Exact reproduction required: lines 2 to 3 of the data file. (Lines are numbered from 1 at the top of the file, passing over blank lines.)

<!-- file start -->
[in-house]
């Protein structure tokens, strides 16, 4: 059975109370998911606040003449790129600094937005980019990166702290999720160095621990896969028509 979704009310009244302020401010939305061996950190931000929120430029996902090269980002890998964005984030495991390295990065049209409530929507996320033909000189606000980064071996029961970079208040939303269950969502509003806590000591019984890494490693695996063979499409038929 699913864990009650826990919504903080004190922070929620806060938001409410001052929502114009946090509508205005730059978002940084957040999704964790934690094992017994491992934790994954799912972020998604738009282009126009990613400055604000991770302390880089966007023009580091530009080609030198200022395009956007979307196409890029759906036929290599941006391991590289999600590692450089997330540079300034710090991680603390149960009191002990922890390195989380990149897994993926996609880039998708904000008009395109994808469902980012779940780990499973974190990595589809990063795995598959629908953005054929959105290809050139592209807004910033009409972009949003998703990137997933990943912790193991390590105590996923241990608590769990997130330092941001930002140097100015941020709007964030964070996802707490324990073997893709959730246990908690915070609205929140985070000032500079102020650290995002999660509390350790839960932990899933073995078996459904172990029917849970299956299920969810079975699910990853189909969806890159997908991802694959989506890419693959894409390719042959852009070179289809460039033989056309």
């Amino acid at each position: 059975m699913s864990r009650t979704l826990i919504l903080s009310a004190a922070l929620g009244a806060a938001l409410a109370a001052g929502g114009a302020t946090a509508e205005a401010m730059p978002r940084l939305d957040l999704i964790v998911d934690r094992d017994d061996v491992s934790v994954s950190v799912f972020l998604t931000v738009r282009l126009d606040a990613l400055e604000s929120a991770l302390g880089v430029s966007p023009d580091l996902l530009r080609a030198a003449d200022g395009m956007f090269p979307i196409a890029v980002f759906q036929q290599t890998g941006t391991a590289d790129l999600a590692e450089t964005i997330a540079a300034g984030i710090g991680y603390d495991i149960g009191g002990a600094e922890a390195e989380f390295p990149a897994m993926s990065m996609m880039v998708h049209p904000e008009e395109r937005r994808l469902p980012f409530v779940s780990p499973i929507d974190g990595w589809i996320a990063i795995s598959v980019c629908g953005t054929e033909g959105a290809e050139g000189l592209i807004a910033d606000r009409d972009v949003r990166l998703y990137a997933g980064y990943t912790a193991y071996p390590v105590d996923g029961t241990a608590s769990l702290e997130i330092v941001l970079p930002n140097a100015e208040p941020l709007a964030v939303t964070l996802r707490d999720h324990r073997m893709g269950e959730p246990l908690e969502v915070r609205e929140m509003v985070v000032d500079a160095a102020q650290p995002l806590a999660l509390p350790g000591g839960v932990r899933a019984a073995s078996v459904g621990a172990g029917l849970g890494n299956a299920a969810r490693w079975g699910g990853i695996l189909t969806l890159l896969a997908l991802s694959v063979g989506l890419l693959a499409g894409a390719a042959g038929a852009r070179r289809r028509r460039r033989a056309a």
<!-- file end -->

């Protein structure tokens, strides 16, 4: 059975109370998911606040003449790129600094937005980019990166702290999720160095621990896969028509 979704009310009244302020401010939305061996950190931000929120430029996902090269980002890998964005984030495991390295990065049209409530929507996320033909000189606000980064071996029961970079208040939303269950969502509003806590000591019984890494490693695996063979499409038929 699913864990009650826990919504903080004190922070929620806060938001409410001052929502114009946090509508205005730059978002940084957040999704964790934690094992017994491992934790994954799912972020998604738009282009126009990613400055604000991770302390880089966007023009580091530009080609030198200022395009956007979307196409890029759906036929290599941006391991590289999600590692450089997330540079300034710090991680603390149960009191002990922890390195989380990149897994993926996609880039998708904000008009395109994808469902980012779940780990499973974190990595589809990063795995598959629908953005054929959105290809050139592209807004910033009409972009949003998703990137997933990943912790193991390590105590996923241990608590769990997130330092941001930002140097100015941020709007964030964070996802707490324990073997893709959730246990908690915070609205929140985070000032500079102020650290995002999660509390350790839960932990899933073995078996459904172990029917849970299956299920969810079975699910990853189909969806890159997908991802694959989506890419693959894409390719042959852009070179289809460039033989056309």
């Amino acid at each position: 059975m699913s864990r009650t979704l826990i919504l903080s009310a004190a922070l929620g009244a806060a938001l409410a109370a001052g929502g114009a302020t946090a509508e205005a401010m730059p978002r940084l939305d957040l999704i964790v998911d934690r094992d017994d061996v491992s934790v994954s950190v799912f972020l998604t931000v738009r282009l126009d606040a990613l400055e604000s929120a991770l302390g880089v430029s966007p023009d580091l996902l530009r080609a030198a003449d200022g395009m956007f090269p979307i196409a890029v980002f759906q036929q290599t890998g941006t391991a590289d790129l999600a590692e450089t964005i997330a540079a300034g984030i710090g991680y603390d495991i149960g009191g002990a600094e922890a390195e989380f390295p990149a897994m993926s990065m996609m880039v998708h049209p904000e008009e395109r937005r994808l469902p980012f409530v779940s780990p499973i929507d974190g990595w589809i996320a990063i795995s598959v980019c629908g953005t054929e033909g959105a290809e050139g000189l592209i807004a910033d606000r009409d972009v949003r990166l998703y990137a997933g980064y990943t912790a193991y071996p390590v105590d996923g029961t241990a608590s769990l702290e997130i330092v941001l970079p930002n140097a100015e208040p941020l709007a964030v939303t964070l996802r707490d999720h324990r073997m893709g269950e959730p246990l908690e969502v915070r609205e929140m509003v985070v000032d500079a160095a102020q650290p995002l806590a999660l509390p350790g000591g839960v932990r899933a019984a073995s078996v459904g621990a172990g029917l849970g890494n299956a299920a969810r490693w079975g699910g990853i695996l189909t969806l890159l896969a997908l991802s694959v063979g989506l890419l693959a499409g894409a390719a042959g038929a852009r070179r289809r028509r460039r033989a056309a």